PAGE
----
That being said, its boarding not alighting data. So it doesn’t matter where people get off for the station by station data.

  8. When U-link first opened, I naturally assumed that I would be taking Link all the time from Capitol Hill to the U-district and not ride the #49 anymore. Somewhat surprisingly, this has turned out to not be the case. It turns out that when the travel time between Husky Stadium and the U-district is accounted for, that Link and the #49 take almost exactly the same amount of time, which means you can treat the bus and train like a combined route, and take whichever vehicle comes first (using OneBusAway to decide where to wait), regardless of whether it runs on tracks or rubber tires.

    I have also been traveling to Capitol Hill a lot more often than before, now that there are effectively 10 trips per hour (49 and Link, combined), rather than 4 (not counting the 43, which is considerably slower than the 49). I have also been stopping in Capitol Hill for dinner, between downtown and the UW, a fair number of times, something that would have been too far out of the way before U-link opened. I suspect the businesses along Broadway are getting a nice boost as a result.

    1. I have halfway between Westlake and Capitol Hill, so while I expected I would probably take Link because I like trains, I didn’t realize that most of my trips would be between Capitol Hill and UW and how dramatically faster that is compared to the 49 or 43. We talked a fair amount about how Link woujld eat the 49’s lunch from Westlake to Capitol Hill, although we couldn’t be certain because of people’s inertia and how willing they’d be to walk further. But we kind of overlooked the dramatic improvement on the other side of Capitol Hill Station, which does not have a 10 or 11 or 47 to supplement the 49. We focused so much on the plight of those living near 20th & John or 23rd & Aloha that we didn’t notice the people who would benefit from a Broadway-to-UW express.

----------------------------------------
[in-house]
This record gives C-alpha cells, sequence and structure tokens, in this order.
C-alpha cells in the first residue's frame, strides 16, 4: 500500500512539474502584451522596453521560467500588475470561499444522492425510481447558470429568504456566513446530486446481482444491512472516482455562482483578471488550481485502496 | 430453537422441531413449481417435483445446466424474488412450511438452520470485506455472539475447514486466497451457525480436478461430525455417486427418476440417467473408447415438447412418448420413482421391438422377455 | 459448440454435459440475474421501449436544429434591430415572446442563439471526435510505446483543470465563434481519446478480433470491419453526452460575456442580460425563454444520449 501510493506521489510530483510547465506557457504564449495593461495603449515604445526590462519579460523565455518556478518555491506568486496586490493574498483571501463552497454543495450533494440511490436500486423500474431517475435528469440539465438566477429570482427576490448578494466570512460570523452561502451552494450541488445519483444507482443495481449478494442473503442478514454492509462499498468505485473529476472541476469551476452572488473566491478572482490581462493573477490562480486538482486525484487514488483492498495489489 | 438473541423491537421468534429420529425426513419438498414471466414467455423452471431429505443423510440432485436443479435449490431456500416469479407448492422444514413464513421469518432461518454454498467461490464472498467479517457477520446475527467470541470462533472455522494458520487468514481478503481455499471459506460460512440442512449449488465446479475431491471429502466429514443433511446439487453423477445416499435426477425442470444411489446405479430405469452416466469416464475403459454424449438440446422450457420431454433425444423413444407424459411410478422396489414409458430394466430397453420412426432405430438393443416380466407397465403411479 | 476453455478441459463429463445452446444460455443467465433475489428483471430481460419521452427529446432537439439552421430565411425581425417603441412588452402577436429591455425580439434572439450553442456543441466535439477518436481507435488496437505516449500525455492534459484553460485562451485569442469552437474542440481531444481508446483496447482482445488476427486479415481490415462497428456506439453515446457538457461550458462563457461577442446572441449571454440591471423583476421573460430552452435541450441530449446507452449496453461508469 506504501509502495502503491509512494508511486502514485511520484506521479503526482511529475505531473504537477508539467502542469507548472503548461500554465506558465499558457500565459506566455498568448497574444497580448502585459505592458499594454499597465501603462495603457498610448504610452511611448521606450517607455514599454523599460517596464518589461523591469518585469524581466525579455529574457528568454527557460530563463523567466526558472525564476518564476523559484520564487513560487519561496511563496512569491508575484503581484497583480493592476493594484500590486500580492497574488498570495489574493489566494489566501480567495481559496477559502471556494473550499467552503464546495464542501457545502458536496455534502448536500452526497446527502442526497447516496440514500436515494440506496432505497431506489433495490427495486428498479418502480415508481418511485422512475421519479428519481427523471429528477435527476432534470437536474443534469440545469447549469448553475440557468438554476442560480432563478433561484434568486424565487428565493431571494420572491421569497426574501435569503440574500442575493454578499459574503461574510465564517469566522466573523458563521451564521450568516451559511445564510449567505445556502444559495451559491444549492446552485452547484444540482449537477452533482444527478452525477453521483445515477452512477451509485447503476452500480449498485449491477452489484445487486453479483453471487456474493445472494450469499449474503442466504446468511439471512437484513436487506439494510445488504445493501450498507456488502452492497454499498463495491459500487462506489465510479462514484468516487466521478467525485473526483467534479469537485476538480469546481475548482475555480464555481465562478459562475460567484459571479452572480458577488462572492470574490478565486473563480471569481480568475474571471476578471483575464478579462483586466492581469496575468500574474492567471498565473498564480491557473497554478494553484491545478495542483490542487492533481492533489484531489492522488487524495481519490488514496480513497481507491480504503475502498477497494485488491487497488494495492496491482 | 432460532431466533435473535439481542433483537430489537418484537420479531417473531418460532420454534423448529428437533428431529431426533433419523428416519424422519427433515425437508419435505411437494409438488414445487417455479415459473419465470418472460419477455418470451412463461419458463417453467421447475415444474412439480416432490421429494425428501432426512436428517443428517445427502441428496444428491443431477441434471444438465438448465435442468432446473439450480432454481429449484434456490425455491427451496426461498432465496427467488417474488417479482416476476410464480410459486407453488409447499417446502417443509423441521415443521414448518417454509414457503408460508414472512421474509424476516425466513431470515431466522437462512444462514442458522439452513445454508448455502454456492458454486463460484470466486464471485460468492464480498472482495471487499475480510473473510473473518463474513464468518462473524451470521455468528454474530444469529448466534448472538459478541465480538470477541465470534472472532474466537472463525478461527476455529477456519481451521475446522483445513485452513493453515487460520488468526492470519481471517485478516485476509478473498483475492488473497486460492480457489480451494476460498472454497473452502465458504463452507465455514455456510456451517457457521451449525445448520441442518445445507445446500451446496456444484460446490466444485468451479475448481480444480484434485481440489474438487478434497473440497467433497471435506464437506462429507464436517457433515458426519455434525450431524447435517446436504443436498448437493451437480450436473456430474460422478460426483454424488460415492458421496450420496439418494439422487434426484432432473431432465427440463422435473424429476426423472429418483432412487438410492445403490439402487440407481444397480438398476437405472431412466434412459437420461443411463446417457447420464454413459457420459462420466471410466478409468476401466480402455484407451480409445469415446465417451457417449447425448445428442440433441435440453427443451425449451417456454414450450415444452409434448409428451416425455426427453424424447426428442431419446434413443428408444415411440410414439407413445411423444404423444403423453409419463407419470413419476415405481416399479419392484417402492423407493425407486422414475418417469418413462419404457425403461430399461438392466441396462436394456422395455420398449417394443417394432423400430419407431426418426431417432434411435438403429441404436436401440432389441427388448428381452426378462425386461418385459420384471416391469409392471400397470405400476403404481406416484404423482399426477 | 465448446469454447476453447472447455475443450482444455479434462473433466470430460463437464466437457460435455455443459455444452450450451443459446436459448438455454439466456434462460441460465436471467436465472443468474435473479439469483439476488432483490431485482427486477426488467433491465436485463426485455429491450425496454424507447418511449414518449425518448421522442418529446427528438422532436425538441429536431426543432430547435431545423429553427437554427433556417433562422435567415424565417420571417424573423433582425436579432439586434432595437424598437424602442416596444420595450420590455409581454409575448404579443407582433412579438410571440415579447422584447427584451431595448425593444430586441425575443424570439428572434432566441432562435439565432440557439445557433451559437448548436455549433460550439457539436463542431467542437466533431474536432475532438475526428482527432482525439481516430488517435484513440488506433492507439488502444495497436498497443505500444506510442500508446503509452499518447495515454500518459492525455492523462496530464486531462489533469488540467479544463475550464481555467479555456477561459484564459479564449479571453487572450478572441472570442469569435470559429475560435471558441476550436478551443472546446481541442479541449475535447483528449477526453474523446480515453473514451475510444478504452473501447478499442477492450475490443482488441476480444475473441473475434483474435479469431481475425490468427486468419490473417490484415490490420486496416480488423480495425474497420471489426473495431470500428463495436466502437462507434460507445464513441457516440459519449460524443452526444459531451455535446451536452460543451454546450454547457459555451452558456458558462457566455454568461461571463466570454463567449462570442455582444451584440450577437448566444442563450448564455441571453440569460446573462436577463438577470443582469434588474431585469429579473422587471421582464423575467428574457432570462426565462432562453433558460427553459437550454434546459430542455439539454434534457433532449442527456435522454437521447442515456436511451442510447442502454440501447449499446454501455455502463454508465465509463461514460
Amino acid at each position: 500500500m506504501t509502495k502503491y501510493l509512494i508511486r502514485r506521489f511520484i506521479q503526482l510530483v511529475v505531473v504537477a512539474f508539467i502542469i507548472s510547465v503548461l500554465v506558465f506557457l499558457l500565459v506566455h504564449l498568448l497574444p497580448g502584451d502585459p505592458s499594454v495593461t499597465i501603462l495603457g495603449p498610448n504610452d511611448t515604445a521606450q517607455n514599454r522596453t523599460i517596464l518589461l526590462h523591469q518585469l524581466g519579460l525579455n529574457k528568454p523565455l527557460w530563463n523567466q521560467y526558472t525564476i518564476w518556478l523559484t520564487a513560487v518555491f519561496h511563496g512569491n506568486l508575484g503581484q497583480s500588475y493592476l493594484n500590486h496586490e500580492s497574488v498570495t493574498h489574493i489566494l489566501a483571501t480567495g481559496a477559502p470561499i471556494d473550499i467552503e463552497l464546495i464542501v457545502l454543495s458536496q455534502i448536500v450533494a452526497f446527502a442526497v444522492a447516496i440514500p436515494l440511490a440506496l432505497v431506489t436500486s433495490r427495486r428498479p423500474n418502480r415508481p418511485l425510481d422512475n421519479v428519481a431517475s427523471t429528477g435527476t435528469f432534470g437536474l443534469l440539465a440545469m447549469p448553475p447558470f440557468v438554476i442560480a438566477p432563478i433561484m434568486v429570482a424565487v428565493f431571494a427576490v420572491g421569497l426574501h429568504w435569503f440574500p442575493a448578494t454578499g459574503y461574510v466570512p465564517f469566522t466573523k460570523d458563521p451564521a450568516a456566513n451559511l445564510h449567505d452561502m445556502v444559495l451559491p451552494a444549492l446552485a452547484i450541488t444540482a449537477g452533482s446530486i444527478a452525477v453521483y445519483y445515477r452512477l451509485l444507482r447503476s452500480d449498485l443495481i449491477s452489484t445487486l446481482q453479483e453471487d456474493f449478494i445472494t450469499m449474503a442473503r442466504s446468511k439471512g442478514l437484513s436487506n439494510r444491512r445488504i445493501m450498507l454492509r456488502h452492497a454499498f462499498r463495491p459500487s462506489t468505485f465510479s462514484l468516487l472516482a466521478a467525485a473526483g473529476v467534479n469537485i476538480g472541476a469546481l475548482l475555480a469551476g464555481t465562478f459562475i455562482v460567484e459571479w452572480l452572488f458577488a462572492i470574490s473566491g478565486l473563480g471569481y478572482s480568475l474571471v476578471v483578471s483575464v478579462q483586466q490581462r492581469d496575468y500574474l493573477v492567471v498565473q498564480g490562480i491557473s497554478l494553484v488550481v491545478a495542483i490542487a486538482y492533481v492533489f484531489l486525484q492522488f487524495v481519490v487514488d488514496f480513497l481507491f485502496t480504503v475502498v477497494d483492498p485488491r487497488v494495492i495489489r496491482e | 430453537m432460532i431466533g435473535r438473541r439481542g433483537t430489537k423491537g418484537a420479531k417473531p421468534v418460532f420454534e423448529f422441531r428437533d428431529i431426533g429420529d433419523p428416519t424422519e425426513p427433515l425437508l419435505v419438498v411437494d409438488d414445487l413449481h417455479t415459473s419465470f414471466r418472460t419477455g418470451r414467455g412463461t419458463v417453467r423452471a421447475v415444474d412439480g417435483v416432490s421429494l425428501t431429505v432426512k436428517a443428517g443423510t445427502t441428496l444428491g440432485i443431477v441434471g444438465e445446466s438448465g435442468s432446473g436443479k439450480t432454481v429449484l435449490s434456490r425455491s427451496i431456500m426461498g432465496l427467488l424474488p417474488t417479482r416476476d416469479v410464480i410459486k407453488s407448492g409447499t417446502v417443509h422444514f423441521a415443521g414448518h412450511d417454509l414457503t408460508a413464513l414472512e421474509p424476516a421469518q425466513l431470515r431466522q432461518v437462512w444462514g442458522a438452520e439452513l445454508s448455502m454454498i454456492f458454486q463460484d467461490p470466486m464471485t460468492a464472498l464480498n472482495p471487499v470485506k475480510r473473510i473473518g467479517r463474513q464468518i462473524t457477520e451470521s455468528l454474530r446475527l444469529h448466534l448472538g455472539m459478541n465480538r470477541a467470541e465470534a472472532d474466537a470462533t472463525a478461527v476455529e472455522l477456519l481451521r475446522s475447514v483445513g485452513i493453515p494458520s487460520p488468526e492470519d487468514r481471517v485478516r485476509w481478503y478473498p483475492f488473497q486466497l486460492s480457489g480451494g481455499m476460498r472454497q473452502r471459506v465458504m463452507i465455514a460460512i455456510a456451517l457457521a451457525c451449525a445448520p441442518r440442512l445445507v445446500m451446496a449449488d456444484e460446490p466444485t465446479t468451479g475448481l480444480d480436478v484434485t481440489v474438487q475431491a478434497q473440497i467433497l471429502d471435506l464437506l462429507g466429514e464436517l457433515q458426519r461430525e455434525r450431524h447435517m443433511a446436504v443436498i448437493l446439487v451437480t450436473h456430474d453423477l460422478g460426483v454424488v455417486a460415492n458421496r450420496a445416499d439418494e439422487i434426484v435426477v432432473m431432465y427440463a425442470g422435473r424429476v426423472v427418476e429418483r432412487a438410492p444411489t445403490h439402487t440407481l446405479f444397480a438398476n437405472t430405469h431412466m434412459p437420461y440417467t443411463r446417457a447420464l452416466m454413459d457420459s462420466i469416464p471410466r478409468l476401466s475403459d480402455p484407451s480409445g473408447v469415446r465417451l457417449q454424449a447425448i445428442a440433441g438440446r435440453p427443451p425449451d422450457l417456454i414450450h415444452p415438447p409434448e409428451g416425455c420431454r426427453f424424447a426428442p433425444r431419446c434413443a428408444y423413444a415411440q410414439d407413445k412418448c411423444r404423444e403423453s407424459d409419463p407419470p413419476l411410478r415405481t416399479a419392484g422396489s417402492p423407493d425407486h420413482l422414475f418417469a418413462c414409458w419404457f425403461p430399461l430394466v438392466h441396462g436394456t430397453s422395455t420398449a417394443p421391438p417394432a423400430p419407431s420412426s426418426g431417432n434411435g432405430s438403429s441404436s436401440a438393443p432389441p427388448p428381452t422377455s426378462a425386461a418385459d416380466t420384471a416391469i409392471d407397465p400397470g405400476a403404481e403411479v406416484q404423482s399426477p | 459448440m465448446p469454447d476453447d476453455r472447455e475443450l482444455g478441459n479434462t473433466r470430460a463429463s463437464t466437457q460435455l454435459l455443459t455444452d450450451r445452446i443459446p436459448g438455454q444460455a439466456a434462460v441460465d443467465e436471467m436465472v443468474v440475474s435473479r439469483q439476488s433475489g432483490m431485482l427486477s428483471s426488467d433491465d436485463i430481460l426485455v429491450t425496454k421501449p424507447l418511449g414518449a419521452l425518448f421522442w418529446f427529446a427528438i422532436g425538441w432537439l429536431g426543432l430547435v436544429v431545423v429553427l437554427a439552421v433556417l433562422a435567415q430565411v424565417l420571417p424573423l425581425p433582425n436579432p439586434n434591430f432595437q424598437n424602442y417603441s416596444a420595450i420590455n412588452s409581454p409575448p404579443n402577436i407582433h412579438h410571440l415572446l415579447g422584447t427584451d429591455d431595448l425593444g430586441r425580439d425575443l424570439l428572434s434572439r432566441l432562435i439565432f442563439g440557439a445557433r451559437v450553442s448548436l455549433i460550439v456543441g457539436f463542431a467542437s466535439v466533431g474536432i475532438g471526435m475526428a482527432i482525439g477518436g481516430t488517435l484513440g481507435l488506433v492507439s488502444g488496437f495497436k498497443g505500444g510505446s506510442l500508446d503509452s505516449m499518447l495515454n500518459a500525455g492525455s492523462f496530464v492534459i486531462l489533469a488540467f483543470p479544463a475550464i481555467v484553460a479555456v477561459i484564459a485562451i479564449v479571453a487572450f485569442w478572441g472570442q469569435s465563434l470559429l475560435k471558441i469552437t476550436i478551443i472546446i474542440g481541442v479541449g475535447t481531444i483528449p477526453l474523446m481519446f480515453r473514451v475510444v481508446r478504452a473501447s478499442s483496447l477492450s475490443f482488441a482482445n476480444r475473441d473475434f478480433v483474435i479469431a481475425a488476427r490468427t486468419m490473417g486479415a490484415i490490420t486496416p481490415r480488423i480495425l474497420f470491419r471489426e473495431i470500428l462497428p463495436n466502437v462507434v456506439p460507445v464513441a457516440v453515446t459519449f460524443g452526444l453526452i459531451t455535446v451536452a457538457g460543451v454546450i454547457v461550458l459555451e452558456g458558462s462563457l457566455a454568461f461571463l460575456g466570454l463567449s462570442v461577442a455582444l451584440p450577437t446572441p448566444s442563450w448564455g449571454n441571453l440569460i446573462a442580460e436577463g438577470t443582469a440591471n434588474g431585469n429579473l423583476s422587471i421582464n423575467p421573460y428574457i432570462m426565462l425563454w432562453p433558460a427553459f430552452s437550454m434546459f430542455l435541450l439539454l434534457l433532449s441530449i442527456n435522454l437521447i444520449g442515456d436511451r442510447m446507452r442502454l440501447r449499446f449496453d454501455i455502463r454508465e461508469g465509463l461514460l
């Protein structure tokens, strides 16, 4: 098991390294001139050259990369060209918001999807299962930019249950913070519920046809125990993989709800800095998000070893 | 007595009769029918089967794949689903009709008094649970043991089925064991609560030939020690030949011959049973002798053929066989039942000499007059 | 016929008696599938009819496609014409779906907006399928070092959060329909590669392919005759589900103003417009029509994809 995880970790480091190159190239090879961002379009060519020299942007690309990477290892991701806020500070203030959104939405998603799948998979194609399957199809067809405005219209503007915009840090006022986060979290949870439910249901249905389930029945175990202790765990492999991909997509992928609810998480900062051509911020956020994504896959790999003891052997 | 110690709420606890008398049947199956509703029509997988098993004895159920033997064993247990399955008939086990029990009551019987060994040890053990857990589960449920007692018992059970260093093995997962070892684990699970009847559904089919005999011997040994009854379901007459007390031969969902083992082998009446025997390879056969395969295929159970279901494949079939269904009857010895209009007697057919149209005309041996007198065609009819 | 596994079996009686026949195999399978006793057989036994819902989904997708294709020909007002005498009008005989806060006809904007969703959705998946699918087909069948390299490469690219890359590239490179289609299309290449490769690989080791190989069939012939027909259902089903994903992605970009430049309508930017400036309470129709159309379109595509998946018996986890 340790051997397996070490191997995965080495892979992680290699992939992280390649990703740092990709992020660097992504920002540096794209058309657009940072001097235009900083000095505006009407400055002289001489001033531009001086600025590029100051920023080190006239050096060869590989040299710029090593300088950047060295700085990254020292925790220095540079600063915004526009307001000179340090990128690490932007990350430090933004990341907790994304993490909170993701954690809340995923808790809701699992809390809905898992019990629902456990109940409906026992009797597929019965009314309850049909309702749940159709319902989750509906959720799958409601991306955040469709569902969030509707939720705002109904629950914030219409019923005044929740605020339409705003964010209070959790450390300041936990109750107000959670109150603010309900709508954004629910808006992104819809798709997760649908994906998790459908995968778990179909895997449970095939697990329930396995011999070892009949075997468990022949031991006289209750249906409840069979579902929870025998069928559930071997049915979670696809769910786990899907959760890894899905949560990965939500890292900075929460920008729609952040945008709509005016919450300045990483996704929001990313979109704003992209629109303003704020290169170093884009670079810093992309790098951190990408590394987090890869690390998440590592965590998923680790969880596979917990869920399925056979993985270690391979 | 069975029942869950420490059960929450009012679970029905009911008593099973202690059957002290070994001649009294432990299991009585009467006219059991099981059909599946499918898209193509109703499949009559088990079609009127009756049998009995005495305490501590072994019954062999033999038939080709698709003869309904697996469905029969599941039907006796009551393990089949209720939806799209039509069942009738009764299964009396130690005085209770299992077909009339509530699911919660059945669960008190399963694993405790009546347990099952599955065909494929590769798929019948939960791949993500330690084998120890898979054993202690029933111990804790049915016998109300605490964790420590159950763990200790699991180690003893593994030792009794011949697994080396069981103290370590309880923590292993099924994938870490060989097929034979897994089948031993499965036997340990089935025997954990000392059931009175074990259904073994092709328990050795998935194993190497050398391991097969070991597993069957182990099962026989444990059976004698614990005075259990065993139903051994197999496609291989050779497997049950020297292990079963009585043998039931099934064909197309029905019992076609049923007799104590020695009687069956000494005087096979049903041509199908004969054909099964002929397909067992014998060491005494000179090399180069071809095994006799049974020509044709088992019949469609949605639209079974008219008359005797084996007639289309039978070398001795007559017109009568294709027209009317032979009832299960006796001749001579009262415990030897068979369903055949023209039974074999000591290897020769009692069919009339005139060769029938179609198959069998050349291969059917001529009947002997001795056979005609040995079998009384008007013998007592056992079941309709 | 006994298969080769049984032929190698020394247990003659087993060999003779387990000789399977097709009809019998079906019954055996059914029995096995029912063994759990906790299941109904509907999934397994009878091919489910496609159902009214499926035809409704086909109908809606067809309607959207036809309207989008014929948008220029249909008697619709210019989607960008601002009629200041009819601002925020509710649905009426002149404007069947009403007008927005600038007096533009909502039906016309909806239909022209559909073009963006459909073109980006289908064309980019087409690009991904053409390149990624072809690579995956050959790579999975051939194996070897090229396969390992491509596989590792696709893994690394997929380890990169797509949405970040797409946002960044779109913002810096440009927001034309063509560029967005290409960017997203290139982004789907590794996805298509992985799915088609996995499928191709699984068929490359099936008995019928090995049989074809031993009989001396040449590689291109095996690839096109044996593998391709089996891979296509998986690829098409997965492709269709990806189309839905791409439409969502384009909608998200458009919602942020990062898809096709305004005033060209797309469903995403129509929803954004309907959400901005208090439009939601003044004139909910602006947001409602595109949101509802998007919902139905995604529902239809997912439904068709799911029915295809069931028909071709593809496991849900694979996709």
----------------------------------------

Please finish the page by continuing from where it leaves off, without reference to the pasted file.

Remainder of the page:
I had one asdf2-like experience on Link’s opening day, where I took the 49 from the U-District farmer’s market (50th) to Pine Street to avoid Link’s long lines, and it became more serendipidous when I decided I didn’t like the book I’d just checked out of the University Library so I stopped at Capitol Hill library (Republican St) to return it. At the time I thought, “The 49 will still be popular from the northern U-District to north Capitol Hill.” And maybe it is. But most of my trips now are to 65th Street, not 45th, and for that it’s not better to take the 49.

    2. As someone who lives a block off Broadway, I can confirm that restaurants are busier and sidewalks are fuller.

    3. Lost Lake is advertising their happy hour on Link… $2.99 cheeseburger with fries plus you can get a can of PBR for $1

    4. I’ve noticed an uptick in college students on Cap Hill since the Capitol Hill station opened.

    5. I work downtown and now sometimes ride Link to Capitol Hill and back for lunch.

  9. Be sure to check out the link to the ST press release for more data! The Saturday data and the growth in activity at existing stations is quite curious (like the 42 percent annual growth average at Columbia City).